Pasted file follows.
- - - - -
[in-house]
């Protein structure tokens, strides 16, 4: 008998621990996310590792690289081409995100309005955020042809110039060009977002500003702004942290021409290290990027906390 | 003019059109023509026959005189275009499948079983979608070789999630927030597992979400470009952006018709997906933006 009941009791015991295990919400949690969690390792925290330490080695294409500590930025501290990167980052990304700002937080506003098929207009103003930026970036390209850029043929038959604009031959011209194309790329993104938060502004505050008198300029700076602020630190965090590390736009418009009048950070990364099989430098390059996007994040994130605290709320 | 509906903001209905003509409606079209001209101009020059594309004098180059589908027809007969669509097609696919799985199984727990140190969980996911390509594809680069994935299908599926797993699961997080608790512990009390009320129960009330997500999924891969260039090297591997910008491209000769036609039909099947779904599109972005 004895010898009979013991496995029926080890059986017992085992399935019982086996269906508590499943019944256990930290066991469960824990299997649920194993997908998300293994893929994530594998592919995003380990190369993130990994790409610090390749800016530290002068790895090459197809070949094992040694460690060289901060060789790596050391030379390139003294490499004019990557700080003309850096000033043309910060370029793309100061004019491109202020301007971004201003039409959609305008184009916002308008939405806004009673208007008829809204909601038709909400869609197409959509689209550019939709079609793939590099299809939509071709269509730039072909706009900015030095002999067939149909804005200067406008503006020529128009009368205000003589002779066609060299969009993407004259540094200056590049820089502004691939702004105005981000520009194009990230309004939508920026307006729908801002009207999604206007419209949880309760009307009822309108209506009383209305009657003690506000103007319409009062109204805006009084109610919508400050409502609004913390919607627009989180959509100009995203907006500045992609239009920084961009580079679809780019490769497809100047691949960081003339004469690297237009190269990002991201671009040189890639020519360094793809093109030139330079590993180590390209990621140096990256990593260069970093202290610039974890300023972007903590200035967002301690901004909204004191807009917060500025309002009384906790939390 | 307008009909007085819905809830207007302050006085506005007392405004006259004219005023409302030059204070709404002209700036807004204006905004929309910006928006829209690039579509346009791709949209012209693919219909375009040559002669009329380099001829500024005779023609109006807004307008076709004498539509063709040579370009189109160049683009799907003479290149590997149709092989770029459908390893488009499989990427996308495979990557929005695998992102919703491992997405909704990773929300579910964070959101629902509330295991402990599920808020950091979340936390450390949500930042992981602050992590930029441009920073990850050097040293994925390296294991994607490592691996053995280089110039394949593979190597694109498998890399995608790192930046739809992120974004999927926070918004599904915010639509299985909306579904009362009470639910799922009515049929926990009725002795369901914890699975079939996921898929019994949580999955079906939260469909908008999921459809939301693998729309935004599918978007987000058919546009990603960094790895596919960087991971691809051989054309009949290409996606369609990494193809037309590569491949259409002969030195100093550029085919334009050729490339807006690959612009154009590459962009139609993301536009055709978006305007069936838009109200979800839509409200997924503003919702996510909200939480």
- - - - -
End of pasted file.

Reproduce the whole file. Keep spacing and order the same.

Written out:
[in-house]
């Protein structure tokens, strides 16, 4: 008998621990996310590792690289081409995100309005955020042809110039060009977002500003702004942290021409290290990027906390 | 003019059109023509026959005189275009499948079983979608070789999630927030597992979400470009952006018709997906933006 009941009791015991295990919400949690969690390792925290330490080695294409500590930025501290990167980052990304700002937080506003098929207009103003930026970036390209850029043929038959604009031959011209194309790329993104938060502004505050008198300029700076602020630190965090590390736009418009009048950070990364099989430098390059996007994040994130605290709320 | 509906903001209905003509409606079209001209101009020059594309004098180059589908027809007969669509097609696919799985199984727990140190969980996911390509594809680069994935299908599926797993699961997080608790512990009390009320129960009330997500999924891969260039090297591997910008491209000769036609039909099947779904599109972005 004895010898009979013991496995029926080890059986017992085992399935019982086996269906508590499943019944256990930290066991469960824990299997649920194993997908998300293994893929994530594998592919995003380990190369993130990994790409610090390749800016530290002068790895090459197809070949094992040694460690060289901060060789790596050391030379390139003294490499004019990557700080003309850096000033043309910060370029793309100061004019491109202020301007971004201003039409959609305008184009916002308008939405806004009673208007008829809204909601038709909400869609197409959509689209550019939709079609793939590099299809939509071709269509730039072909706009900015030095002999067939149909804005200067406008503006020529128009009368205000003589002779066609060299969009993407004259540094200056590049820089502004691939702004105005981000520009194009990230309004939508920026307006729908801002009207999604206007419209949880309760009307009822309108209506009383209305009657003690506000103007319409009062109204805006009084109610919508400050409502609004913390919607627009989180959509100009995203907006500045992609239009920084961009580079679809780019490769497809100047691949960081003339004469690297237009190269990002991201671009040189890639020519360094793809093109030139330079590993180590390209990621140096990256990593260069970093202290610039974890300023972007903590200035967002301690901004909204004191807009917060500025309002009384906790939390 | 307008009909007085819905809830207007302050006085506005007392405004006259004219005023409302030059204070709404002209700036807004204006905004929309910006928006829209690039579509346009791709949209012209693919219909375009040559002669009329380099001829500024005779023609109006807004307008076709004498539509063709040579370009189109160049683009799907003479290149590997149709092989770029459908390893488009499989990427996308495979990557929005695998992102919703491992997405909704990773929300579910964070959101629902509330295991402990599920808020950091979340936390450390949500930042992981602050992590930029441009920073990850050097040293994925390296294991994607490592691996053995280089110039394949593979190597694109498998890399995608790192930046739809992120974004999927926070918004599904915010639509299985909306579904009362009470639910799922009515049929926990009725002795369901914890699975079939996921898929019994949580999955079906939260469909908008999921459809939301693998729309935004599918978007987000058919546009990603960094790895596919960087991971691809051989054309009949290409996606369609990494193809037309590569491949259409002969030195100093550029085919334009050729490339807006690959612009154009590459962009139609993301536009055709978006305007069936838009109200979800839509409200997924503003919702996510909200939480």